Pipe corrosion is one of the most damaging forms of failure for private, industrial or commercial
property owners. This form of corrosion usually goes undetected until a leak or a number of leaks, damage from water, the onset of mold, or some other sign of damage occurs that indicates there is a problem. Property owners face not only the costs to repair or upgrade systems (plumbing, HVACs, chiller water systems, fire sprinklers and other system types), but costs associated with repairing damaged property as well. One of the main objectives of performing a failure analysis is to determine not only the root cause of failure, but also to assign the liability for these costs. This is often the case where there are differing opinions or disputes involving insurance claims or where litigation is involved.
As a materials testing firm specializing in corrosion we offer a variety of analytical procedures that range from leak detection to identifying the underlying, or root, cause of failure. The Table below lists some of the more common procedures performed at Matco.
Copper Pipe Corrosion Induced Failures
Two distinct forms of corrosion are common to copper piping systems including non-uniform or uniform corrosion, both of which are related to the chemistry of the water including low pH and high alkalinity, and the presence of nitrates or sulfates. Non-uniform corrosion or pitting exhibits deep, narrow, isolated (localized) corrosion cells that can often cause rapid penetration of the substrate that lead to pinhole leaks that can cause water damage and or mold growth. Pitting corrosion is surrounded by non-roded surface, while uniform corrosion has a relatively uniform deposition of copper corrosion by-products across the interior pipe wall.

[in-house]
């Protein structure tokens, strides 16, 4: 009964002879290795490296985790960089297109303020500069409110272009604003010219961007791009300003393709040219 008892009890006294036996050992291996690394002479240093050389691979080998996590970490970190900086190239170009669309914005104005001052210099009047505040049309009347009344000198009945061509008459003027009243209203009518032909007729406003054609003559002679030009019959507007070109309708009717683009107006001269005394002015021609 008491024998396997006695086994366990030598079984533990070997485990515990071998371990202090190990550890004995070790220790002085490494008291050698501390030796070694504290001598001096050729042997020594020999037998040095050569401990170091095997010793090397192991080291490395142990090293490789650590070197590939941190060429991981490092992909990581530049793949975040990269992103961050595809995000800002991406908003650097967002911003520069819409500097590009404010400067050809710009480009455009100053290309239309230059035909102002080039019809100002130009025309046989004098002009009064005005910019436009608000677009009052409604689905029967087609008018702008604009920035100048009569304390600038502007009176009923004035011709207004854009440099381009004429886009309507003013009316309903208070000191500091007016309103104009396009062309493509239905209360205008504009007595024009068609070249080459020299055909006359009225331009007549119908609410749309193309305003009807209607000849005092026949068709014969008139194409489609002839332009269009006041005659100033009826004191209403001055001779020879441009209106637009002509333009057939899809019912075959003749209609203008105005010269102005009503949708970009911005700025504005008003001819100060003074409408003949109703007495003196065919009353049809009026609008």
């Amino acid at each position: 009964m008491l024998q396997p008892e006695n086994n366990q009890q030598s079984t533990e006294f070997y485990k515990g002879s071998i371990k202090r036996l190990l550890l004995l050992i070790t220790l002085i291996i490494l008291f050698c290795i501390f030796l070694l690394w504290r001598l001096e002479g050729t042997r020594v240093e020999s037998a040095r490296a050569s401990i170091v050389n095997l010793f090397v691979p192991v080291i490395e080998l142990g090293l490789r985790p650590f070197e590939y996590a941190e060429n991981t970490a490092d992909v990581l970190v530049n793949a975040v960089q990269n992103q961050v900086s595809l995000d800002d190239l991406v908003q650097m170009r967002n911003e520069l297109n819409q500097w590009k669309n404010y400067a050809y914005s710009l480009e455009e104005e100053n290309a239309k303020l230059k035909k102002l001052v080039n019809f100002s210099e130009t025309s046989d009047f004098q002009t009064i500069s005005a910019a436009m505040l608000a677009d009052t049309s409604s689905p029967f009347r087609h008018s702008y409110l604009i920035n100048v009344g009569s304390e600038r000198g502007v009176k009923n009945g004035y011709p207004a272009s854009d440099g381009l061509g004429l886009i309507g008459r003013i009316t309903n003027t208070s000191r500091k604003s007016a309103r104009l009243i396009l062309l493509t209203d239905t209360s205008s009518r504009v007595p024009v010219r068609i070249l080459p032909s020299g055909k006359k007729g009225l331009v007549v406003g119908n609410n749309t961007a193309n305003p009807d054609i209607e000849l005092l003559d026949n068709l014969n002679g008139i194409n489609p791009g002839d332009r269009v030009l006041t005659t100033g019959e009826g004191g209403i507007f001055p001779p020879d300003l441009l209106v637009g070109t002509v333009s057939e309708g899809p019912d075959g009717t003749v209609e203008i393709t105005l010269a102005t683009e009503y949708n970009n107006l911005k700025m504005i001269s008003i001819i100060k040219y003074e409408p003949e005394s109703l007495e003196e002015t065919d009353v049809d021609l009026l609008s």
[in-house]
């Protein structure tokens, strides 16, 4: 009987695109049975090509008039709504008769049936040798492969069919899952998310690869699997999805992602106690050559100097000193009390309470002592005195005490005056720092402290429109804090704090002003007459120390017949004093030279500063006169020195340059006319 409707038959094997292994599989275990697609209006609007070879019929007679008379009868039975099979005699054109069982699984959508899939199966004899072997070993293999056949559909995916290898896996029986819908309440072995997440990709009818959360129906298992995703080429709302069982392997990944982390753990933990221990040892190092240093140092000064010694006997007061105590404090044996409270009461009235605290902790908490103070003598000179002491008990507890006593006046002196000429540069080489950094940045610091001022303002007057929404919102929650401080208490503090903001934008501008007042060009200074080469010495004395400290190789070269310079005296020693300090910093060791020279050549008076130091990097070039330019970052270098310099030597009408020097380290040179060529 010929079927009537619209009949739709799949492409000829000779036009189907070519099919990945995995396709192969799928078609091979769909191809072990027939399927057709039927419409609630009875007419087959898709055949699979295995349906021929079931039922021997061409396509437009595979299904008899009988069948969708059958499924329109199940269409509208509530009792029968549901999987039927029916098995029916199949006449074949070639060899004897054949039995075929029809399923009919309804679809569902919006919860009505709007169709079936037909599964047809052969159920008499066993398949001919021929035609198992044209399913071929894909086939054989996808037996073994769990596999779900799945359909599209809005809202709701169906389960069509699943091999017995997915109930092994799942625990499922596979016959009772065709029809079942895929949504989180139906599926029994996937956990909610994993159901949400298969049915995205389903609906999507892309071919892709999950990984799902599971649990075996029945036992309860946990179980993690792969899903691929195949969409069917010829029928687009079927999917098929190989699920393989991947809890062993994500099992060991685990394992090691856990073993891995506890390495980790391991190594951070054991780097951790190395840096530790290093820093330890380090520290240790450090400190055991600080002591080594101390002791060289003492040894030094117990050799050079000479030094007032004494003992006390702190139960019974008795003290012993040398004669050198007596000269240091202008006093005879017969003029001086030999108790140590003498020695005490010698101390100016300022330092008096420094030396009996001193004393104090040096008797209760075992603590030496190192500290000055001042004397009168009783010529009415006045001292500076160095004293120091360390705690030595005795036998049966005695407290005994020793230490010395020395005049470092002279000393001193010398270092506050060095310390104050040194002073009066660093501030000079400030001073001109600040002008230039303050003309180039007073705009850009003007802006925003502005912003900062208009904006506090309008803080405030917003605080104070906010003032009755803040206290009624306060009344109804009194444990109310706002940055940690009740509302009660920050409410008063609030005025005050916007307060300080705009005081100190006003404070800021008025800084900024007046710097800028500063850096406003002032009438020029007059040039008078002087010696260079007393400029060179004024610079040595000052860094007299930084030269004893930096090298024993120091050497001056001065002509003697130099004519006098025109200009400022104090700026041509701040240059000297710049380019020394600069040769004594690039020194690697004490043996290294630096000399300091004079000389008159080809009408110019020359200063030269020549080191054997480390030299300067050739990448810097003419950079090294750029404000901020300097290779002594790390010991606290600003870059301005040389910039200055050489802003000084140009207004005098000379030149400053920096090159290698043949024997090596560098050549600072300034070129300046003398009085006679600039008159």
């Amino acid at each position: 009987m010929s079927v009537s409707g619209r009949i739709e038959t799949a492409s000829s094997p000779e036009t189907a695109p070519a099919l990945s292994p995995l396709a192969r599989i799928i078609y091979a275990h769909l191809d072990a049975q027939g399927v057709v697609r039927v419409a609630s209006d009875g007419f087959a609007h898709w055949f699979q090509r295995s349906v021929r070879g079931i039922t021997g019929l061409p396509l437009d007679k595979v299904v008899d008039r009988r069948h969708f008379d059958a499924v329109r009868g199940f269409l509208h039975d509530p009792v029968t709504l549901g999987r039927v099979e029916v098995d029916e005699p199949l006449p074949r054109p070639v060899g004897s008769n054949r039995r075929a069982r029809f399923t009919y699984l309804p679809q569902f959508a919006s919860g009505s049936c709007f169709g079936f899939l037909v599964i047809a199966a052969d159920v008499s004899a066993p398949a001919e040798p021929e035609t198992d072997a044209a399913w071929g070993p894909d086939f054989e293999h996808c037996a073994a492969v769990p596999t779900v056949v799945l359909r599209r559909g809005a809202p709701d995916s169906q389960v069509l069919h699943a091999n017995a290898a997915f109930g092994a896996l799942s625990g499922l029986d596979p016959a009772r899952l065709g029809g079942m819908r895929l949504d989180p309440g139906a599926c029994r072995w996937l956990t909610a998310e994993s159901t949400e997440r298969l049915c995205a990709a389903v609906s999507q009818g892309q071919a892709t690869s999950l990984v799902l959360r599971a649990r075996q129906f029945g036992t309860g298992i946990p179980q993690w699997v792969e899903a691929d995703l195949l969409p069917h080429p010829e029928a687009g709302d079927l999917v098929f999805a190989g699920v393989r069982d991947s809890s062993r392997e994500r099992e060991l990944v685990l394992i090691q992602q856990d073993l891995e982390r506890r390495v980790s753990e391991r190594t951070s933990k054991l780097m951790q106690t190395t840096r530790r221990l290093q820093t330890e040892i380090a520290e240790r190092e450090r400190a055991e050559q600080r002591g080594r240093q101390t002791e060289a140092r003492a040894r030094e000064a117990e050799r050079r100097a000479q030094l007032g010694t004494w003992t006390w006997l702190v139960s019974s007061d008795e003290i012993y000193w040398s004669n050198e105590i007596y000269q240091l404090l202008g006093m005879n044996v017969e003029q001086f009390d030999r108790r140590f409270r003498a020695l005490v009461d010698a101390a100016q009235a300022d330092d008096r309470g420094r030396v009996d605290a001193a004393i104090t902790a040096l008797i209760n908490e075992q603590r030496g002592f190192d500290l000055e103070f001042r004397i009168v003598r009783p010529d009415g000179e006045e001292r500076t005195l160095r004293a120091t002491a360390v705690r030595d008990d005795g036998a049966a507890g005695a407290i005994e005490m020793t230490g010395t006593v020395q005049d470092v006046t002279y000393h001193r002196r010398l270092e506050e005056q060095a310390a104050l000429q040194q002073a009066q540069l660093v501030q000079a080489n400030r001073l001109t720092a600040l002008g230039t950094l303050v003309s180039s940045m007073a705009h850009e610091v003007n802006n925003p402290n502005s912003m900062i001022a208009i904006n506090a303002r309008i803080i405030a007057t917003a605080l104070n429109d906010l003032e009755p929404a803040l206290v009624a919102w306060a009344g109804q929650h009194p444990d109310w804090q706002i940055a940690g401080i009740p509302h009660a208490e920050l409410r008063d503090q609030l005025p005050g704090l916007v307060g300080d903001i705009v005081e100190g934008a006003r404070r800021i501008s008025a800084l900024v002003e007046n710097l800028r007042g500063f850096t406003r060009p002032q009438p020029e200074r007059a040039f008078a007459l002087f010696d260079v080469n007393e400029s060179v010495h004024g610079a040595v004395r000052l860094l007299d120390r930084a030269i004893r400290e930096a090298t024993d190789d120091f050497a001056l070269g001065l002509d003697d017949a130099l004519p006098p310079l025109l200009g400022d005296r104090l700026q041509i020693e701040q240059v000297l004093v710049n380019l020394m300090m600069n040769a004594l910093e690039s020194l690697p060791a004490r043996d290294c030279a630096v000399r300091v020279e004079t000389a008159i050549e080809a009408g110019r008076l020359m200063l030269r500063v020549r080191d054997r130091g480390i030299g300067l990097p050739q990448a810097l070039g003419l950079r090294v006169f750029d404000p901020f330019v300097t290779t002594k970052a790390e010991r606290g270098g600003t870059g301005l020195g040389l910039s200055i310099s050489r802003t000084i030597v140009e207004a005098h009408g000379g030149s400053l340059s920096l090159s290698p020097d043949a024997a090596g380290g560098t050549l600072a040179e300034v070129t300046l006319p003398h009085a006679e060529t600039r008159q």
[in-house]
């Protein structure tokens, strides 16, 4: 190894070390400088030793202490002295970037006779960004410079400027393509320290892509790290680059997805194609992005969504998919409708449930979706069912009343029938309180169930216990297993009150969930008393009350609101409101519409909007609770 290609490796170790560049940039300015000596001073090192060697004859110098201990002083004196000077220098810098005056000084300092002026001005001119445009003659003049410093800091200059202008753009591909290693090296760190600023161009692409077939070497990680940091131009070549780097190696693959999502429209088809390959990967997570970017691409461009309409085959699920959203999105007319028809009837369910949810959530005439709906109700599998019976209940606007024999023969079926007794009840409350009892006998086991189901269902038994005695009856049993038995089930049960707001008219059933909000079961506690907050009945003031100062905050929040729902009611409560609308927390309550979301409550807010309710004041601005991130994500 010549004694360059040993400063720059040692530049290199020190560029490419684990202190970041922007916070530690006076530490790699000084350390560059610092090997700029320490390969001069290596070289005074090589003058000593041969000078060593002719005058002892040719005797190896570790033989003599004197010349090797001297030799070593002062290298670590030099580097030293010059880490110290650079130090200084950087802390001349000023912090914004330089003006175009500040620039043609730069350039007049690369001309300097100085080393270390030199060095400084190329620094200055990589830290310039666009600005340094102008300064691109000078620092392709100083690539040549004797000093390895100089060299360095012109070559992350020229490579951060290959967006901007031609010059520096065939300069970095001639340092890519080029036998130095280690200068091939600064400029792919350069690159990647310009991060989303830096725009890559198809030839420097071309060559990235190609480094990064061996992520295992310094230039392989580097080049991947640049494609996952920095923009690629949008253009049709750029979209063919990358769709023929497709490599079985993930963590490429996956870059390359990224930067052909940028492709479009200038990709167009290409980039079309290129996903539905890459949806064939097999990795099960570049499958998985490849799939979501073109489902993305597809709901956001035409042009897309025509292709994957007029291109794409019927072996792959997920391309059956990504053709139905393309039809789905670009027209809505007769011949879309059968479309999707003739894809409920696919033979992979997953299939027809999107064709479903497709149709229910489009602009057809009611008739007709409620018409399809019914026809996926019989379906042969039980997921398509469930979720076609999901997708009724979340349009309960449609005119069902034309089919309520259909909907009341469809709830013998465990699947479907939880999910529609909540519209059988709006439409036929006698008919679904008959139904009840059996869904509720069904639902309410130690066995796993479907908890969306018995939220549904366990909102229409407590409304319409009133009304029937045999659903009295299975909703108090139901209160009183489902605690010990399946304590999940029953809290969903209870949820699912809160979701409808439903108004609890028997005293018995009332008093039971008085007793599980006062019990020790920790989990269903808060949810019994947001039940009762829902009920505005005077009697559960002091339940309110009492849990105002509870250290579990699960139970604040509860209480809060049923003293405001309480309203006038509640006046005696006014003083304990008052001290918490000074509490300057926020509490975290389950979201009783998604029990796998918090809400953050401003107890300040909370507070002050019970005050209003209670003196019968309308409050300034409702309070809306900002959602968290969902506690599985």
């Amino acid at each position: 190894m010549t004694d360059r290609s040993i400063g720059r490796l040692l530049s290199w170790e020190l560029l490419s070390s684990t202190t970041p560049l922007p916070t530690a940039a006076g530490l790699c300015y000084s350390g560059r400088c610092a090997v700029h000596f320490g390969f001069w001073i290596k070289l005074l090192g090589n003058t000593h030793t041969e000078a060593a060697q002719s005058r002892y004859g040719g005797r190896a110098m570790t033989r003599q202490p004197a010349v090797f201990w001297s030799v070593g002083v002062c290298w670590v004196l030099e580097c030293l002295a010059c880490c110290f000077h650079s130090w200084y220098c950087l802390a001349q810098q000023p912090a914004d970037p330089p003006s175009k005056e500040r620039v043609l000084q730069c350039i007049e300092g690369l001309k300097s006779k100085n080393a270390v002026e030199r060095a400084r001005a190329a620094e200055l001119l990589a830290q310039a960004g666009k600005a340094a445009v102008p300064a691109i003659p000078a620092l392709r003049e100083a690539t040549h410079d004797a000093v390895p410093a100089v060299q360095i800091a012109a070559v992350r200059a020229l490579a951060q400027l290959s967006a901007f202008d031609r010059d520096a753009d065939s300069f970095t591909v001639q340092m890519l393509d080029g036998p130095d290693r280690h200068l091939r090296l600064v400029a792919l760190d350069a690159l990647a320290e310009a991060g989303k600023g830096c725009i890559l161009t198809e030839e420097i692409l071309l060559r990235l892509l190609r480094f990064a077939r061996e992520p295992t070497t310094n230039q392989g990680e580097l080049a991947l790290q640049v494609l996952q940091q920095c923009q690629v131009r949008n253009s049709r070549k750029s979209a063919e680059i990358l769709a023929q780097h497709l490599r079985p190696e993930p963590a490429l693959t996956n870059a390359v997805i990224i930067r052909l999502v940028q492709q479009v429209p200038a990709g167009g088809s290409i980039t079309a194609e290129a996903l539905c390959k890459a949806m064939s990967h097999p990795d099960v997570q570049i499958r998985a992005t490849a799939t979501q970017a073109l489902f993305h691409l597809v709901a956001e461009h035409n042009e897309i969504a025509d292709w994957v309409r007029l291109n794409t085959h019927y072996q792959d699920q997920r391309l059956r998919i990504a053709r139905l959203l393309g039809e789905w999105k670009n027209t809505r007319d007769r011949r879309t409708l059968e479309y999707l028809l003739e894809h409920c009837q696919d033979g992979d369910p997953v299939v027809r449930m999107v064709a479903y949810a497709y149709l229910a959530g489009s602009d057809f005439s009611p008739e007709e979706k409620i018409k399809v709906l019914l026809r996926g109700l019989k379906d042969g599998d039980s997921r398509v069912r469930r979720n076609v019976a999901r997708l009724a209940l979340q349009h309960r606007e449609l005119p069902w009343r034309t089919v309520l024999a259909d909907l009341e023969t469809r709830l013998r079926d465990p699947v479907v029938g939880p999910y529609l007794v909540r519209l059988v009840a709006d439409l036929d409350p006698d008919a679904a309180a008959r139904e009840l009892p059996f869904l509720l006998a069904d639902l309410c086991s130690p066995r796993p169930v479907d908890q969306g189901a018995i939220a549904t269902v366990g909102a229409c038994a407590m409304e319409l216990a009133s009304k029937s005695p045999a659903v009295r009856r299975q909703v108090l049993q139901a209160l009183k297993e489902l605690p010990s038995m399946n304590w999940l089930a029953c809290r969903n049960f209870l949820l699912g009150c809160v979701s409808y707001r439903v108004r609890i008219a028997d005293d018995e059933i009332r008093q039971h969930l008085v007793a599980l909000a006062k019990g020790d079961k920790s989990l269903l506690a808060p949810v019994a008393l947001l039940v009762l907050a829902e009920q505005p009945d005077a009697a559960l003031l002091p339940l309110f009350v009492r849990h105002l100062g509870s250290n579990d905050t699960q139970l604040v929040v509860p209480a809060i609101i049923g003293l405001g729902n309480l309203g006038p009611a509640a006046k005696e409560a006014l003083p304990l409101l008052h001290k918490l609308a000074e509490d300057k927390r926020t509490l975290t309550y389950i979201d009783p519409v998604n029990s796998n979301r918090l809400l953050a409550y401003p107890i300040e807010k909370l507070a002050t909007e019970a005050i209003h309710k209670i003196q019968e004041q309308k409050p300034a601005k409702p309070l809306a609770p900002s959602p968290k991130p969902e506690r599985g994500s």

Pitting of copper alloys is promoted in the presence of ammonia, steam with sufficiently high levels of
CO2, O2 or HN3, sulfides in waters, and iron oxide from upstream corrosion of iron and steel. Three classifications for pitting corrosion are as follows:
Cause: Hard Water
Type I pitting is associated with hard or moderately hard waters with a pH between 7 and 7.8, and it is most likely to occur in cold water. The pitting is deep and narrow, and results in pipe failure.
Cause: Soft Water
Type II pitting occurs only in certain soft waters, with a pH below 7.2 and occurs rarely in temperatures below 140° F. The pitting that occurs is narrower than in Type I, but still results in pipe failure.
Cause: Cold, Soft Water High PH
Type III pitting occurs in cold soft waters having a pH above 8.0. It is a more generalized form of pitting,which tends to be wide and shallow and results in blue water, byproduct releases, or pipe blockage.
Another form of corrosion of internal areas of copper piping that is less common is erosion corrosion, which is associated with the flow rate (velocity) of water traveling through pipe walls, turbulence, or suspended solids. This takes place when copper pipe is installed that is not sufficienty large enough in diameter to accommodate the pressure and flow rate of the water traveling through. These pipe systems will typically experience a higher corrosion rate in areas where protectives coatings are eroded potentially causing damage to the entire system. The area of greatest concern is where the water is forced to change flow direction, such as at elbows and tees.